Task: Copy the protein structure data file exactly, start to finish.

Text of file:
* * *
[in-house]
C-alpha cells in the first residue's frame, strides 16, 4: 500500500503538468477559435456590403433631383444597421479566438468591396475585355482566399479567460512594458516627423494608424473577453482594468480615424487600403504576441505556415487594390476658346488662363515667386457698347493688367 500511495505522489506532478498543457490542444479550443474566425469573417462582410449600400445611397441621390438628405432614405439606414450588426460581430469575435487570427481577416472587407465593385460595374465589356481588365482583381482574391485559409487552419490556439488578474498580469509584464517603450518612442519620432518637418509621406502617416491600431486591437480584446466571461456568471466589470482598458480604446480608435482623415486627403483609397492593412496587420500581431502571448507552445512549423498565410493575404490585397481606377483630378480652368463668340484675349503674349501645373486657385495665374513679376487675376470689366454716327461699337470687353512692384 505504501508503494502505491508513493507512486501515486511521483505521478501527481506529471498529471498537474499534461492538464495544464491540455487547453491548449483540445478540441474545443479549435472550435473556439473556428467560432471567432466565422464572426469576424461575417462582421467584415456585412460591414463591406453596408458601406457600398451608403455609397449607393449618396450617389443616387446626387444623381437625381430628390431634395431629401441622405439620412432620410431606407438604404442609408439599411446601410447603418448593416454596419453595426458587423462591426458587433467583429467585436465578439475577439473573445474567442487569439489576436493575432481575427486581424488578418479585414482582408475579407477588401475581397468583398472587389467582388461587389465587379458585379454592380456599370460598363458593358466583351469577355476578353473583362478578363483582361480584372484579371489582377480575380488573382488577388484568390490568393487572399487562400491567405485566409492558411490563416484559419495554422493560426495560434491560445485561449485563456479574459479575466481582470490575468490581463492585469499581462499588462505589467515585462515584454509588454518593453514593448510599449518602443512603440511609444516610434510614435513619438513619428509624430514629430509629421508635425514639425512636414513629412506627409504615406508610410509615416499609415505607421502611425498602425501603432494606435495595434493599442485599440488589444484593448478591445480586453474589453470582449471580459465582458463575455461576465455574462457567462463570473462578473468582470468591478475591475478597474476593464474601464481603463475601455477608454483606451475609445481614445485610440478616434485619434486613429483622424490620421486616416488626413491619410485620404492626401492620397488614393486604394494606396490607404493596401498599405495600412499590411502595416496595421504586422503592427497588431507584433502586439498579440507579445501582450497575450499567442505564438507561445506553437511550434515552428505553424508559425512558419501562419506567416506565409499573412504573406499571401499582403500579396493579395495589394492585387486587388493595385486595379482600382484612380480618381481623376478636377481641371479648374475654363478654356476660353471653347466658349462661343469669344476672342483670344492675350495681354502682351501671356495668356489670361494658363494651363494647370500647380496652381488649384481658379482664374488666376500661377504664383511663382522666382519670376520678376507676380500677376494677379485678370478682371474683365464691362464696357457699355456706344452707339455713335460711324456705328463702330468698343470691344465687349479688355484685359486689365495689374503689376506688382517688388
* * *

[in-house]
C-alpha cells in the first residue's frame, strides 16, 4: 500500500503538468477559435456590403433631383444597421479566438468591396475585355482566399479567460512594458516627423494608424473577453482594468480615424487600403504576441505556415487594390476658346488662363515667386457698347493688367 500511495505522489506532478498543457490542444479550443474566425469573417462582410449600400445611397441621390438628405432614405439606414450588426460581430469575435487570427481577416472587407465593385460595374465589356481588365482583381482574391485559409487552419490556439488578474498580469509584464517603450518612442519620432518637418509621406502617416491600431486591437480584446466571461456568471466589470482598458480604446480608435482623415486627403483609397492593412496587420500581431502571448507552445512549423498565410493575404490585397481606377483630378480652368463668340484675349503674349501645373486657385495665374513679376487675376470689366454716327461699337470687353512692384 505504501508503494502505491508513493507512486501515486511521483505521478501527481506529471498529471498537474499534461492538464495544464491540455487547453491548449483540445478540441474545443479549435472550435473556439473556428467560432471567432466565422464572426469576424461575417462582421467584415456585412460591414463591406453596408458601406457600398451608403455609397449607393449618396450617389443616387446626387444623381437625381430628390431634395431629401441622405439620412432620410431606407438604404442609408439599411446601410447603418448593416454596419453595426458587423462591426458587433467583429467585436465578439475577439473573445474567442487569439489576436493575432481575427486581424488578418479585414482582408475579407477588401475581397468583398472587389467582388461587389465587379458585379454592380456599370460598363458593358466583351469577355476578353473583362478578363483582361480584372484579371489582377480575380488573382488577388484568390490568393487572399487562400491567405485566409492558411490563416484559419495554422493560426495560434491560445485561449485563456479574459479575466481582470490575468490581463492585469499581462499588462505589467515585462515584454509588454518593453514593448510599449518602443512603440511609444516610434510614435513619438513619428509624430514629430509629421508635425514639425512636414513629412506627409504615406508610410509615416499609415505607421502611425498602425501603432494606435495595434493599442485599440488589444484593448478591445480586453474589453470582449471580459465582458463575455461576465455574462457567462463570473462578473468582470468591478475591475478597474476593464474601464481603463475601455477608454483606451475609445481614445485610440478616434485619434486613429483622424490620421486616416488626413491619410485620404492626401492620397488614393486604394494606396490607404493596401498599405495600412499590411502595416496595421504586422503592427497588431507584433502586439498579440507579445501582450497575450499567442505564438507561445506553437511550434515552428505553424508559425512558419501562419506567416506565409499573412504573406499571401499582403500579396493579395495589394492585387486587388493595385486595379482600382484612380480618381481623376478636377481641371479648374475654363478654356476660353471653347466658349462661343469669344476672342483670344492675350495681354502682351501671356495668356489670361494658363494651363494647370500647380496652381488649384481658379482664374488666376500661377504664383511663382522666382519670376520678376507676380500677376494677379485678370478682371474683365464691362464696357457699355456706344452707339455713335460711324456705328463702330468698343470691344465687349479688355484685359486689365495689374503689376506688382517688388